2020 NFL Team Previews: Cincinnati Bengals

2020 NFL Team Previews

By Professor MJ

Cincinnati Bengals



1. Introduction

After making the postseason in five straight years, the Bengals have gone through four losing seasons in a row. The team reached its lowest point by finishing dead last in the entire NFL with a 2-14 record last year.

The good thing about being the laughing stock of the league in a given year is that you get to pick first in the following draft. Cincinnati hopes to regain a winning culture through their new franchise QB, Joe Burrow.

2. Offensive Position-by-Position Breakdown

2.1 Quarterbacks (QBs)

Let the Joe Burrow era begin!

According to some college football experts, he is the most accurate QB they have ever seen. Burrow completed 76% of his passes last year, which was the second-best completion percentage since 1956. He wasn’t just dinking and dunking passes; he was throwing downfield quite often.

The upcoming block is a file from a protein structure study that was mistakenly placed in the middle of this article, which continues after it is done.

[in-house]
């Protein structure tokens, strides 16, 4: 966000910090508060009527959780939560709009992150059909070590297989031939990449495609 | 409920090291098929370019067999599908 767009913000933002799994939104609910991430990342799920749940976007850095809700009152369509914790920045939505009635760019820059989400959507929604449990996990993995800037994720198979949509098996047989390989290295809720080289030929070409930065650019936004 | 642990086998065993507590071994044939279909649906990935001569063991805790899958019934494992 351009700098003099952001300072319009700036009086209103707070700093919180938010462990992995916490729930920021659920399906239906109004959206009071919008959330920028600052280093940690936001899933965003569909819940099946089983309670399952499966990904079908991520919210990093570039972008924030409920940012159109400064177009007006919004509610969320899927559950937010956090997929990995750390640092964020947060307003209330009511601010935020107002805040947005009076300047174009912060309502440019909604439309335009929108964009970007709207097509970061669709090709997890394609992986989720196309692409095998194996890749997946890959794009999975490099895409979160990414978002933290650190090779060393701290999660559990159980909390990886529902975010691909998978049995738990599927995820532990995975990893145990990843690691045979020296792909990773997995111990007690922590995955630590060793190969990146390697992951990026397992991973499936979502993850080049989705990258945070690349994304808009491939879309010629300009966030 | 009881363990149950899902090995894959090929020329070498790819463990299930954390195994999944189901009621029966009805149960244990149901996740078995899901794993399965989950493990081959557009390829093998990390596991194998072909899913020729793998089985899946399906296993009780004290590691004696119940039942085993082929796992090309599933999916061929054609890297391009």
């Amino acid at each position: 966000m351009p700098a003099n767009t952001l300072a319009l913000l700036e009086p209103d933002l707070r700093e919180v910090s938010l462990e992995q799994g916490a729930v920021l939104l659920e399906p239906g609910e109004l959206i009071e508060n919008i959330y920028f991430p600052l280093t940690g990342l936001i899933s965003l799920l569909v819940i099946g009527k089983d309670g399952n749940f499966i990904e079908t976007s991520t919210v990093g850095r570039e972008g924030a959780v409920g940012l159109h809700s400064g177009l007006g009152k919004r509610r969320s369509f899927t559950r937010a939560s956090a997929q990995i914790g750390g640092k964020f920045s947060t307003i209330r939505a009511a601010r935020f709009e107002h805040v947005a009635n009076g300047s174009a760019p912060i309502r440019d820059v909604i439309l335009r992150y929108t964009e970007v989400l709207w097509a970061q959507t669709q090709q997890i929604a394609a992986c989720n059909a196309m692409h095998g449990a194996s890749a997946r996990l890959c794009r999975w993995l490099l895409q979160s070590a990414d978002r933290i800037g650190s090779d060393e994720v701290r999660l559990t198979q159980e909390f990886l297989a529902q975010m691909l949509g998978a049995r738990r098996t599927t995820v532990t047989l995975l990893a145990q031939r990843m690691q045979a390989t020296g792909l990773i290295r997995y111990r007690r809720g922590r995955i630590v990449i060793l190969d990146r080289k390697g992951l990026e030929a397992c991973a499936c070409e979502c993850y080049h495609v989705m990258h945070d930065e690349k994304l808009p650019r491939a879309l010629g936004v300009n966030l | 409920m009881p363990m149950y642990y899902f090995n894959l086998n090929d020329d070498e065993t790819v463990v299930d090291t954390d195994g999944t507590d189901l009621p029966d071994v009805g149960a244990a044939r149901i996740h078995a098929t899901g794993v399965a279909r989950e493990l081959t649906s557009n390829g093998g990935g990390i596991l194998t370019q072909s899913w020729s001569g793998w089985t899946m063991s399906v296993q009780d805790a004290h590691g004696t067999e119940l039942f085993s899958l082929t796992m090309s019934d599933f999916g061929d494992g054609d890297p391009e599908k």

One of his main strengths is above its shoulders. He is very smart, he reads defenses well and he raises his game in big nerve-wracking games. He is poised in the pocket and even though you won’t confuse him with Lamar Jackson, he knows how to avoid the rush.

Can Burrow lead a 2-14 team to a playoff spot? That’s going to be difficult. Kyler Murray was also a #1 overall pick, he did a good job in his rookie season and he led the Cards to go from a 3-13 record in 2018 to a 5-10-1 record in 2019.

As good as Burrow looked in his final college year, it would be unfair to ask him to lead Cincy to a 10-6 record right away. Adjusting to the NFL speed takes some time.